Seventy-eight percent of the people responding to Juneau's latest tourism Web poll think it is appropriate for the city to manage the benefits and impacts of tourism.
Fifty-eight percent think it is appropriate for the city to manage the number of visitors who come to Juneau.
But 52 percent think Juneau should not give serious consideration to reducing the number of cruise ships that stop here. Forty percent think Juneau should seriously consider reducing cruise ship stops.
A total of 977 people, including 61 students, responded to the city's third Internet poll. A total of 1,511 people responded to the first poll; 1,089 responded to the second. Numbers cited in this article include student and adult responses.
The city is sponsoring five Web polls as part of a long-range tourism management plan. The Juneau Assembly's Planning and Policy Committee, which handles tourism issues, was scheduled to discuss the Web polls at a meeting today. Chairman Dale Anderson said he is encouraged by the polling, but would like to see more people participate.
"I'm pleased with the process as a piece of the puzzle. It is not the whole answer, but it's certainly a very strong piece to the puzzle," he said.
More people are participating in the polls than might come to a Planning and Policy Committee meeting or public hearing about tourism, Anderson said.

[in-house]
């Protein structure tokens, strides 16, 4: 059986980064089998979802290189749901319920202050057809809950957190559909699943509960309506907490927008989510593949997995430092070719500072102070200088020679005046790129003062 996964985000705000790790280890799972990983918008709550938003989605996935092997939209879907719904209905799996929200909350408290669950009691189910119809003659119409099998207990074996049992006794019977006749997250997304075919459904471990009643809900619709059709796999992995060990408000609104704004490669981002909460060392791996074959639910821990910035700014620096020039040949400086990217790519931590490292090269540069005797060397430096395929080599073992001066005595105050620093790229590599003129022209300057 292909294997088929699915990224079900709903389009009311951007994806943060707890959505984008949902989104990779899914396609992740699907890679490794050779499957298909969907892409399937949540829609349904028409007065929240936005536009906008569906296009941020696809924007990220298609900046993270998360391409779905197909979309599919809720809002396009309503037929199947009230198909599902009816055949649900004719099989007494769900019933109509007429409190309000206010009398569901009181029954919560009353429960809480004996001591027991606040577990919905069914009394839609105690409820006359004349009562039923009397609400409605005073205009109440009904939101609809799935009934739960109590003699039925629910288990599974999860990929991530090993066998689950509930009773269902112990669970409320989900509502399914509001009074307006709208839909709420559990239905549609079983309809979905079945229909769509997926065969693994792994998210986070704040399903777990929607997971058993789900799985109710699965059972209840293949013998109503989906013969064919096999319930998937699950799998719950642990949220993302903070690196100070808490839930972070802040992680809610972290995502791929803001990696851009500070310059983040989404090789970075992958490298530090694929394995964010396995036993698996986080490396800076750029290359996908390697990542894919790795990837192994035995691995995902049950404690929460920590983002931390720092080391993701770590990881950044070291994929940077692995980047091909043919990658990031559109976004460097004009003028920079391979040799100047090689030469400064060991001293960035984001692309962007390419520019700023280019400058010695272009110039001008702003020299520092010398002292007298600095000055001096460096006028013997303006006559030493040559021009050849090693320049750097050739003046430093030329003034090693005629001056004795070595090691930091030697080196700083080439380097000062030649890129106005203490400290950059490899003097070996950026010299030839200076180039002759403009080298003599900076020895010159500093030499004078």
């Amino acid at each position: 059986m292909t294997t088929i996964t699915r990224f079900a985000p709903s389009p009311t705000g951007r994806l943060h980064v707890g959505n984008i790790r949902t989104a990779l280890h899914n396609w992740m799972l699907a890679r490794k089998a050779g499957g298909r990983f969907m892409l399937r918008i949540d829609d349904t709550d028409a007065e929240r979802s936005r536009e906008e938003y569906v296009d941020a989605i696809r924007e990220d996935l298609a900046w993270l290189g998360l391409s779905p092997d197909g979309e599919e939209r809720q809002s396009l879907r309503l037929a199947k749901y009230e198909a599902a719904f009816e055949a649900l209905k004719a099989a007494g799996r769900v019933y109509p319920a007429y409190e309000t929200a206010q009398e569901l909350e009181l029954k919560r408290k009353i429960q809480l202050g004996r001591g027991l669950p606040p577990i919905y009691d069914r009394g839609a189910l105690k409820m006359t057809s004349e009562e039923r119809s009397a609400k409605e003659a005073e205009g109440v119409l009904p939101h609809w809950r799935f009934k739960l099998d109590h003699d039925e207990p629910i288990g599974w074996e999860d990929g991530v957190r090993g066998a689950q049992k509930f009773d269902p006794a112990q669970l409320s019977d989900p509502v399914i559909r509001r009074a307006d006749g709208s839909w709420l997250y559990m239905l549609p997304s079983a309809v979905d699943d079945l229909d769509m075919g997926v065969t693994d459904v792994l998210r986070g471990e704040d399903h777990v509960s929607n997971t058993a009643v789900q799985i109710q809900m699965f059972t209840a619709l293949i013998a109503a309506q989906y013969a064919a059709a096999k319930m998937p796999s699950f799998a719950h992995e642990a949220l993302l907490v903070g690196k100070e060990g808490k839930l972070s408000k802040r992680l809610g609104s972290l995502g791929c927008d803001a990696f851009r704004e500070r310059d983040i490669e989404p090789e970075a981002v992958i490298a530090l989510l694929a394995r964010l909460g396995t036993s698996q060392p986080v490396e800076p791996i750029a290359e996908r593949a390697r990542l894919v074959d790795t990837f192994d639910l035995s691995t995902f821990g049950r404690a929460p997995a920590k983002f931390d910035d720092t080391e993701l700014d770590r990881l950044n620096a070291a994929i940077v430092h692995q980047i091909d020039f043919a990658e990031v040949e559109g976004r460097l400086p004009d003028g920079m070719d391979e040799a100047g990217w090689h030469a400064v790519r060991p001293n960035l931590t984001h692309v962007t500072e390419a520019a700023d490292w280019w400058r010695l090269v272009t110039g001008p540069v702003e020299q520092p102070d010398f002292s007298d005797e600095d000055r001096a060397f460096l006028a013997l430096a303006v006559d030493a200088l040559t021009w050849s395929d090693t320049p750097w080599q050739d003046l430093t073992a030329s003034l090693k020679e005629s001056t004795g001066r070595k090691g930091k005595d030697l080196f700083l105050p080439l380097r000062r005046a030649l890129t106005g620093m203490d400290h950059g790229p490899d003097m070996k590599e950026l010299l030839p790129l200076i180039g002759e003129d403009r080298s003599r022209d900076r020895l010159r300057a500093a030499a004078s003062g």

Assembly member Jim Powell, committee vice chairman, said he is impressed with the outcome and that people are taking time to answer the poll questions.
"I think it's essential that we get feedback from the community and the polls themselves are a very good strategy in getting feedback," he said. "It's important we don't rely solely on them and we won't. But it's an important tool in getting feedback and we will take a look at that."
As with the second poll, the third poll included several trade-off questions that asked respondents to prioritize tourism goals. Questions also covered waterfront planning, tourism-related training and how the city should manage small cruise ships.
In response to a question that asked people how patient they are when it comes to changes in noise and congestion, 44 percent said they can be patient if they are confident real solutions are underway. Twenty-three percent said they need to see major improvements right away, 18 percent said they feel no sense of rush and 15 percent said they aren't concerned about noise and pollution.
The fourth and fifth polls are scheduled for January and a public meeting on the long-range tourism plan is set for Dec. 5. Complete results and more information about tourism planning are available at www.cbjtourism.com and www.juneauempire.com/tourism.
Joanna Markell can be reached at email@example.com.